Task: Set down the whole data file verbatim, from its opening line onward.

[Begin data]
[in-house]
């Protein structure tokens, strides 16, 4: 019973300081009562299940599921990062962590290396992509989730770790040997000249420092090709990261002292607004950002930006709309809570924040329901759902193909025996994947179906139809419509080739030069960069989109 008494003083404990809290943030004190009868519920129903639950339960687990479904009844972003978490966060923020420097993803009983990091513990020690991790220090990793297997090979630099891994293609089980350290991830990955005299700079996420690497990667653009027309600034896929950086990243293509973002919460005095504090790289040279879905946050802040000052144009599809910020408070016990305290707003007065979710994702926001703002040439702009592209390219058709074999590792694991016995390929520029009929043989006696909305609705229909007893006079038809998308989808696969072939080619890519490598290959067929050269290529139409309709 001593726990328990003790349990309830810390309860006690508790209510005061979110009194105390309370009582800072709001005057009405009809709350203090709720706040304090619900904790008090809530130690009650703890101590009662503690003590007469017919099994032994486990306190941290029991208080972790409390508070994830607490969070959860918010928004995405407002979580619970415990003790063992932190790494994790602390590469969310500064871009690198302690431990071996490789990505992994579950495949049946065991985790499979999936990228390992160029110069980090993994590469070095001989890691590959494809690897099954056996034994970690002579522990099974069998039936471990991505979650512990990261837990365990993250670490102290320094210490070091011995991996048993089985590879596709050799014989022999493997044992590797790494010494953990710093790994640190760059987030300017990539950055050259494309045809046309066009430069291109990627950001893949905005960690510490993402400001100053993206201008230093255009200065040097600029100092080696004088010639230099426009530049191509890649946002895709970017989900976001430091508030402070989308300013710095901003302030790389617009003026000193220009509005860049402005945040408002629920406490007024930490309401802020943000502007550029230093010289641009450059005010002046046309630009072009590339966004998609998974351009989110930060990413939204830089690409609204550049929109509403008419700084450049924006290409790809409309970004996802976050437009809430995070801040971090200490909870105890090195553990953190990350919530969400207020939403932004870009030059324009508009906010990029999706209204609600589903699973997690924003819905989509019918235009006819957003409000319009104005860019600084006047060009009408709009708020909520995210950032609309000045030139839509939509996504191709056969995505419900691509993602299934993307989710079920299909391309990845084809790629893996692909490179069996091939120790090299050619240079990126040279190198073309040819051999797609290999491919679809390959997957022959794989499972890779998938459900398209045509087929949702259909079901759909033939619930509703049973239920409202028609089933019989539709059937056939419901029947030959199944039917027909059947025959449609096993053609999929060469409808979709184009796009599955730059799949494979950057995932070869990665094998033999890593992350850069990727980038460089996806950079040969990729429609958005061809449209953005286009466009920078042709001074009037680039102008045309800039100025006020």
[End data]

[in-house]
């Protein structure tokens, strides 16, 4: 019973300081009562299940599921990062962590290396992509989730770790040997000249420092090709990261002292607004950002930006709309809570924040329901759902193909025996994947179906139809419509080739030069960069989109 008494003083404990809290943030004190009868519920129903639950339960687990479904009844972003978490966060923020420097993803009983990091513990020690991790220090990793297997090979630099891994293609089980350290991830990955005299700079996420690497990667653009027309600034896929950086990243293509973002919460005095504090790289040279879905946050802040000052144009599809910020408070016990305290707003007065979710994702926001703002040439702009592209390219058709074999590792694991016995390929520029009929043989006696909305609705229909007893006079038809998308989808696969072939080619890519490598290959067929050269290529139409309709 001593726990328990003790349990309830810390309860006690508790209510005061979110009194105390309370009582800072709001005057009405009809709350203090709720706040304090619900904790008090809530130690009650703890101590009662503690003590007469017919099994032994486990306190941290029991208080972790409390508070994830607490969070959860918010928004995405407002979580619970415990003790063992932190790494994790602390590469969310500064871009690198302690431990071996490789990505992994579950495949049946065991985790499979999936990228390992160029110069980090993994590469070095001989890691590959494809690897099954056996034994970690002579522990099974069998039936471990991505979650512990990261837990365990993250670490102290320094210490070091011995991996048993089985590879596709050799014989022999493997044992590797790494010494953990710093790994640190760059987030300017990539950055050259494309045809046309066009430069291109990627950001893949905005960690510490993402400001100053993206201008230093255009200065040097600029100092080696004088010639230099426009530049191509890649946002895709970017989900976001430091508030402070989308300013710095901003302030790389617009003026000193220009509005860049402005945040408002629920406490007024930490309401802020943000502007550029230093010289641009450059005010002046046309630009072009590339966004998609998974351009989110930060990413939204830089690409609204550049929109509403008419700084450049924006290409790809409309970004996802976050437009809430995070801040971090200490909870105890090195553990953190990350919530969400207020939403932004870009030059324009508009906010990029999706209204609600589903699973997690924003819905989509019918235009006819957003409000319009104005860019600084006047060009009408709009708020909520995210950032609309000045030139839509939509996504191709056969995505419900691509993602299934993307989710079920299909391309990845084809790629893996692909490179069996091939120790090299050619240079990126040279190198073309040819051999797609290999491919679809390959997957022959794989499972890779998938459900398209045509087929949702259909079901759909033939619930509703049973239920409202028609089933019989539709059937056939419901029947030959199944039917027909059947025959449609096993053609999929060469409808979709184009796009599955730059799949494979950057995932070869990665094998033999890593992350850069990727980038460089996806950079040969990729429609958005061809449209953005286009466009920078042709001074009037680039102008045309800039100025006020």